Bali, an island located in the Indonesian archipelago, often evokes images of idyllic blue oceans, beautiful sunsets and verdant green rice paddies. But Bali is much more than that. It is a rich, cultural, spiritual island that can best be explored by taking advice and guidance from friendly locals.
Bali is an anomaly; it’s unlike every other Indonesian island. Somehow, despite the growing number of expats from around the globe now calling it home, Bali has managed to maintain its traditional atmosphere and ethos. Below are five distinctly Balinese towns that could be the perfect destination for your overseas retirement.
- Seminyak: For The Retiree Who Wants It All
Shopping, shopping and more shopping—you can indulge in some serious retail therapy in this bustling beach town. Here you’ll find everything from Balinese jewellery and furniture to bikinis and sunglasses. Throw in a long stretch of beach and pumping nightlife and you’ve got Seminyak in a nutshell.
It’s vibrant, lively and home to the majority of expats in Bali. With spas on every street, you can indulge in life’s little luxuries whatever your budget; from the high-end places where you can take a candlelit bath in warm waters adorned with rose petals, to the basic and affordable spas that give a good massage without the fanfare.
There are also hundreds of restaurants to choose from—ranging from cheap and cheerful local warung selling traditional Balinese fare for under a dollar, to five-star, white tablecloth establishments where you can spend $100 on a bottle of wine.
- Uluwatu: For The Surf-Loving Retiree
If you’re a surfer, Uluwatu might already be in your sights. There is something about how the deep blue ocean meets the sharp steep cliffs that makes this place so magical. To reach many of the beaches you must climb through caves or walk down narrow pathways, which make getting there an adventure in and of itself.
The town is spread out, so having a scooter is advisable. It’s also the best way to explore the area’s tracks and trails which sometimes lead to small temples or other enchanting discoveries. There is only one main road that runs throughout the area and it’s peppered with cafes and restaurants. If you’re a surfer looking for a perfect place to ride big waves, Uluwatu could be for you.
- Sanur: For The Small Town Retiree
Sanur was one of the first towns in Bali to be discovered by tourists, but happily it’s retained its small Balinese town feel. It’s small enough to ride a bike from one end to the other, but this little town packs a punch, there’s so much going on that you’ll never be bored.
The water is calm and perfect for swimming, paddle boarding and snorkelling; there are even a few nearby reefs right off the beach. Fishing and dive boats line the shore and there’s a boardwalk running the entire length of the beach—perfect for jogging or taking a sunrise stroll. It’s also lined with dozens of fabulous restaurants and a few larger hotels. After dinner, there’s plenty of nightlife and bars with live music that draw large crowds nightly.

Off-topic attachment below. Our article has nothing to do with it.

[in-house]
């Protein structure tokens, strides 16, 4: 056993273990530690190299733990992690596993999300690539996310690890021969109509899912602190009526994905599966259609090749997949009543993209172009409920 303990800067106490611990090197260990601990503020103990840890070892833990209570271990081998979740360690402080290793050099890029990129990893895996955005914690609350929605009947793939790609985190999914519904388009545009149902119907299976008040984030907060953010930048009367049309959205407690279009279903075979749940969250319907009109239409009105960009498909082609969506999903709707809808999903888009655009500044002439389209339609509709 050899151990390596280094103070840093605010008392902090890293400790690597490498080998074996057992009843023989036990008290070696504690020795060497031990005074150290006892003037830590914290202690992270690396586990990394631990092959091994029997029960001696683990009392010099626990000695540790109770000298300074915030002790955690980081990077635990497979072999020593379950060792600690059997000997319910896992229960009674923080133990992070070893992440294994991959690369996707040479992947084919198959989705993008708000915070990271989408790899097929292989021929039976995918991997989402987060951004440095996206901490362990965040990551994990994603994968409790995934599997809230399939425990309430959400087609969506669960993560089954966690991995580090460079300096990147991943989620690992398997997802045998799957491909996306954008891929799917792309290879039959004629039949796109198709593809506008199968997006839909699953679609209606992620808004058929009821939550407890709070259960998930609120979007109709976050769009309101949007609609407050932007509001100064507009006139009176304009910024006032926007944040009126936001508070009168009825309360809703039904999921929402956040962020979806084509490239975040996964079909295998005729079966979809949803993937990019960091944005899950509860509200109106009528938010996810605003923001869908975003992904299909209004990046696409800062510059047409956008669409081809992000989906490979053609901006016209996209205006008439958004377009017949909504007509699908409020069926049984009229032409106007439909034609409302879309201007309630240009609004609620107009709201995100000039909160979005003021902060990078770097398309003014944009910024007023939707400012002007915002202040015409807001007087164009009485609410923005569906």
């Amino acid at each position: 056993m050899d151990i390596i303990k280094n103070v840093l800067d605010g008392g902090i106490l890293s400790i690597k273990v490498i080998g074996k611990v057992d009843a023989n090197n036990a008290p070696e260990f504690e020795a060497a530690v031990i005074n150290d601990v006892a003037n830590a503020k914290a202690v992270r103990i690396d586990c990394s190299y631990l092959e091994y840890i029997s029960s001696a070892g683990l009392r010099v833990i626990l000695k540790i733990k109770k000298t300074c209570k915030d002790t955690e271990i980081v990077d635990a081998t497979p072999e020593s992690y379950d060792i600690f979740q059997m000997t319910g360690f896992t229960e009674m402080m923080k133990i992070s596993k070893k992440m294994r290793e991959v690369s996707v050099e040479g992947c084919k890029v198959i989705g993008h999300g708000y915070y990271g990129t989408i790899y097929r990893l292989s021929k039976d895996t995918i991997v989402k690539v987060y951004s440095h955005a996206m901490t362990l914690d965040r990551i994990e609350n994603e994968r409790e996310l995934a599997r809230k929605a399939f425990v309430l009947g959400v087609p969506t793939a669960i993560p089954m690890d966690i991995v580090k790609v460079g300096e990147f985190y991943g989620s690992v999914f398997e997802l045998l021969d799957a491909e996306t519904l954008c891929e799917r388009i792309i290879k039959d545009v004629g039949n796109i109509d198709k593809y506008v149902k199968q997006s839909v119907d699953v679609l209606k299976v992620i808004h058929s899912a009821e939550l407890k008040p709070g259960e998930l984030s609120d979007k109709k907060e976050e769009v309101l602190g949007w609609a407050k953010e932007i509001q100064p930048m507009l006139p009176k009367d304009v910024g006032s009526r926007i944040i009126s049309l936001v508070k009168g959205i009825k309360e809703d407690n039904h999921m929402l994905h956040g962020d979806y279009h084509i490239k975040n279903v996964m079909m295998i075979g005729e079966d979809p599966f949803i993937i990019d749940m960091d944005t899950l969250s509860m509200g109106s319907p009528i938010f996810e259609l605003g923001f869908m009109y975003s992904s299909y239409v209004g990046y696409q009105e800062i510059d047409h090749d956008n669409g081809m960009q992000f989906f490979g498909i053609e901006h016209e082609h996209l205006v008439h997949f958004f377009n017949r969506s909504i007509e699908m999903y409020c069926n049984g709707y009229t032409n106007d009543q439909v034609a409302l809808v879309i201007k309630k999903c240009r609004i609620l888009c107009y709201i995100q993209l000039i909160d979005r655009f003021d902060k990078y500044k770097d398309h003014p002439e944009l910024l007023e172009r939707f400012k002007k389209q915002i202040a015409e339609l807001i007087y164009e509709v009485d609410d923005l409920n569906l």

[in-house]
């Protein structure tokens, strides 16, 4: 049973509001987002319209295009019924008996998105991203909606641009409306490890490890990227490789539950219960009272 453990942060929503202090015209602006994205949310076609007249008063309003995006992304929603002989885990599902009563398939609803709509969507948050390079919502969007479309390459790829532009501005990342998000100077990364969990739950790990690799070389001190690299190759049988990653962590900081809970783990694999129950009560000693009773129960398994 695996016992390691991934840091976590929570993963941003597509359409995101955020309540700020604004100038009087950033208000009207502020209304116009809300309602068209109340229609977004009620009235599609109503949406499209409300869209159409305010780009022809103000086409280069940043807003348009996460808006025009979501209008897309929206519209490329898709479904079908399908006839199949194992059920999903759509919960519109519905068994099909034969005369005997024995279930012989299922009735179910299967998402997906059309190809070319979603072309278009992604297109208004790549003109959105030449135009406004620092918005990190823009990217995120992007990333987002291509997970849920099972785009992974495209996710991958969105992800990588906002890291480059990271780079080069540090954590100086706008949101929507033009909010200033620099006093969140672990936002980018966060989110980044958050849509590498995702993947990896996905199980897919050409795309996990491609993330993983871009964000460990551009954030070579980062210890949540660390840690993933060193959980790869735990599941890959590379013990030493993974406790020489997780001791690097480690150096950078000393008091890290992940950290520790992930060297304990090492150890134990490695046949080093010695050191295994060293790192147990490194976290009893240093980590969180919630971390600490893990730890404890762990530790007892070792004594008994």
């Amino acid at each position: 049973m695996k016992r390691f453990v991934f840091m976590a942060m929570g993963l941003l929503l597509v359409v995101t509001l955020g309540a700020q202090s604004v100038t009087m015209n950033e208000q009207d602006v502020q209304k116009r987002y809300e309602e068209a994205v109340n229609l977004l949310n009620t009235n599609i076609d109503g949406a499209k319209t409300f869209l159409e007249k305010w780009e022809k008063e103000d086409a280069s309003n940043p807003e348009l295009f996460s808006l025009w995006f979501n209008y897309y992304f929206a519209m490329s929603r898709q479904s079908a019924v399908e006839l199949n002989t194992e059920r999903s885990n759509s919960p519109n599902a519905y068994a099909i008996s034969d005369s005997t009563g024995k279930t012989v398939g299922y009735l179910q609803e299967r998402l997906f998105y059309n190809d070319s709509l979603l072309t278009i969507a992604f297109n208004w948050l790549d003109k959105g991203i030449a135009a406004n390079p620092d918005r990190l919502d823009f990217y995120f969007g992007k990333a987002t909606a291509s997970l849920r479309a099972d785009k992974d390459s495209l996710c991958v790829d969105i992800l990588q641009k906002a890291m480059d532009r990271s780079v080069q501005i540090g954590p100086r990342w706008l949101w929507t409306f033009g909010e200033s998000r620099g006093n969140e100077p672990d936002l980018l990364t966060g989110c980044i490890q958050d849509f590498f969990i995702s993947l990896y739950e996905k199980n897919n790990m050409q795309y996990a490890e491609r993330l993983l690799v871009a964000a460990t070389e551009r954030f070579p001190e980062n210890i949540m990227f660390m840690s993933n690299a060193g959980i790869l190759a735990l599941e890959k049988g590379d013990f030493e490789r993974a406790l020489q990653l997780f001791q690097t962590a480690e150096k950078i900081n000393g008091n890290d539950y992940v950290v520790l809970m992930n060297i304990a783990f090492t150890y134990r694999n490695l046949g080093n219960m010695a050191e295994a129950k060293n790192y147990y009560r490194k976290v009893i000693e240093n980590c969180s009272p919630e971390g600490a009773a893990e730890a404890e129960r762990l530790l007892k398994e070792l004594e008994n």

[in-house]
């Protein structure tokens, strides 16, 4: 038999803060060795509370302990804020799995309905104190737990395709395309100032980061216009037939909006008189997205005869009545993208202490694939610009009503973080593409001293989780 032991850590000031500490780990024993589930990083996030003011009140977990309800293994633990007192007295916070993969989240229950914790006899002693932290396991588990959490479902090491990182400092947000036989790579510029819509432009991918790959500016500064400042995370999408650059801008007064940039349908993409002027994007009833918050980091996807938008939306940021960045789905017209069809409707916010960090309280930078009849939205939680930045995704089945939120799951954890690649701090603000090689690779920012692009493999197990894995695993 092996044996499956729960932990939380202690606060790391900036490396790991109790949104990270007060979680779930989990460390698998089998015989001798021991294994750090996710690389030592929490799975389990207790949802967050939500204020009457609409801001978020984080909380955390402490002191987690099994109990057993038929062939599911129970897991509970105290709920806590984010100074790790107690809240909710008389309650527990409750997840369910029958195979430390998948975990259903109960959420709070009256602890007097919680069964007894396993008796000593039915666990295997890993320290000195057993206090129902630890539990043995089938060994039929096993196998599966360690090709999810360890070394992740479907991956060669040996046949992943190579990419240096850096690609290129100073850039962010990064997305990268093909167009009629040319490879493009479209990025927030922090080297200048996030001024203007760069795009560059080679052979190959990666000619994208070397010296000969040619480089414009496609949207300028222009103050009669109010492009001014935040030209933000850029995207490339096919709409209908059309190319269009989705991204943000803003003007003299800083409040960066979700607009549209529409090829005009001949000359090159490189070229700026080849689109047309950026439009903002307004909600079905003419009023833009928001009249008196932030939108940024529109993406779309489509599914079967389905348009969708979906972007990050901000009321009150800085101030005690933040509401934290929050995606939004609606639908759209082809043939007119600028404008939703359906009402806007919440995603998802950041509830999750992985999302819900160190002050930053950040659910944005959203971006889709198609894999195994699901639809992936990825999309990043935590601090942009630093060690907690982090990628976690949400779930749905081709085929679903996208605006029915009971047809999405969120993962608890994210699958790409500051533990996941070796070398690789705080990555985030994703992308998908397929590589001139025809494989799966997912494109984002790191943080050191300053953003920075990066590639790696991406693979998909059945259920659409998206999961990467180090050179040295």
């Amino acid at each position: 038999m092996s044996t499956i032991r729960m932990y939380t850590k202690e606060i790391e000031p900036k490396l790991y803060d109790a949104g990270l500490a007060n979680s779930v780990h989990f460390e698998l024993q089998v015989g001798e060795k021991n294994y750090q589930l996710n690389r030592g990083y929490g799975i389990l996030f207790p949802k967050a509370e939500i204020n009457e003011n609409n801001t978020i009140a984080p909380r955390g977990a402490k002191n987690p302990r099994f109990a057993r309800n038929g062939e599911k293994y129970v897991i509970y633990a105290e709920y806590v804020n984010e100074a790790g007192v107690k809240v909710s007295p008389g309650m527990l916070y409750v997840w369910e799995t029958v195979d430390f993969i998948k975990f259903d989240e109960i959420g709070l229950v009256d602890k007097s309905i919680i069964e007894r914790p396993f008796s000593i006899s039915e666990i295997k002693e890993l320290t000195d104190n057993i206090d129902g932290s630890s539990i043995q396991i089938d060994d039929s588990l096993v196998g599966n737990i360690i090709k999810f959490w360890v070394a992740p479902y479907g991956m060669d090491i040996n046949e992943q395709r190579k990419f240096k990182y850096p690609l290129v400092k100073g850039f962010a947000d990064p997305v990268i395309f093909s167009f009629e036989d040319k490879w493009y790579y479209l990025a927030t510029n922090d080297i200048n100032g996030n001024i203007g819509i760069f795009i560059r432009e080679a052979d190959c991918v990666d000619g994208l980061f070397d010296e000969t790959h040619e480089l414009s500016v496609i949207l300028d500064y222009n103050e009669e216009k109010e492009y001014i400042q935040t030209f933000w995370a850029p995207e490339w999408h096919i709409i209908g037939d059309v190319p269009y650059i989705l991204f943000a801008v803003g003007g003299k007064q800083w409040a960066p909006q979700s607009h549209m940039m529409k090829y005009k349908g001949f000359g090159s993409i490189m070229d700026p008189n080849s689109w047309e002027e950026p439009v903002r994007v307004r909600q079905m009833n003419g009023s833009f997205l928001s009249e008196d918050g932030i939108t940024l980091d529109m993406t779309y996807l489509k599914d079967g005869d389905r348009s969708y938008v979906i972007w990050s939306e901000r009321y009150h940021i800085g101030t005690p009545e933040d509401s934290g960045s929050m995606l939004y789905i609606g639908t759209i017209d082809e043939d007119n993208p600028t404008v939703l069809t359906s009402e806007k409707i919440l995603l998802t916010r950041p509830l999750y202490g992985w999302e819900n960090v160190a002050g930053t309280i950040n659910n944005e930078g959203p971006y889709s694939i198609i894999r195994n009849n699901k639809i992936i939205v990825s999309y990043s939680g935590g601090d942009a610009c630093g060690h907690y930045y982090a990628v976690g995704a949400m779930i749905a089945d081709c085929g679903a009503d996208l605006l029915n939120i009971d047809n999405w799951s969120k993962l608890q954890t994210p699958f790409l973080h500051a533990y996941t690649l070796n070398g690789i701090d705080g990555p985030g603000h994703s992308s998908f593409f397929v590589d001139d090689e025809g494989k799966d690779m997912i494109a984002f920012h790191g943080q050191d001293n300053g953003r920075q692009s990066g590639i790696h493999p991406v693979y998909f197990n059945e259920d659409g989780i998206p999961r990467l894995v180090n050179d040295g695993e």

- Ubud: For The Holistic Retiree
Ubud is considered the heart of Bali and is also the island’s spiritual center. This is the type of town where you can let out your inner hippie. There is a large art community; gallery openings are a regular occurrence. You can take classes in jewellery making, cooking vegan fare or even balancing your chakras. There are also hundreds of cafés and restaurants to choose from with every type of cuisine imaginable.
Surrounded by lush green rice paddies and only 30 minutes from the nearest beach, Ubud is a great home for anyone looking to live outside of the box.
- Amed: For The Pioneer Retiree
This small town is off the radar for most people visiting Bali, but it has a lot going for it. Amed is considered one of the best areas on the island for divers of all levels and the number of dive shops here proves it. Of course, if you’re not into scuba diving, there are plenty of other ways to enjoy the water. Befriend a local fisherman and he’ll take you out for a sunrise journey as he gathers his morning catch.
There is a small expat community whose influence can be seen in the wide selection of international cuisine on offer here. It’s just as easy to find grilled locally caught fish on the menu as it is to find tuna tartar and French wine.
Tourism is just starting to pick up and, as it does, more Western amenities will be popping up. Until then, Amed is the ideal destination for those looking to get away from it all.
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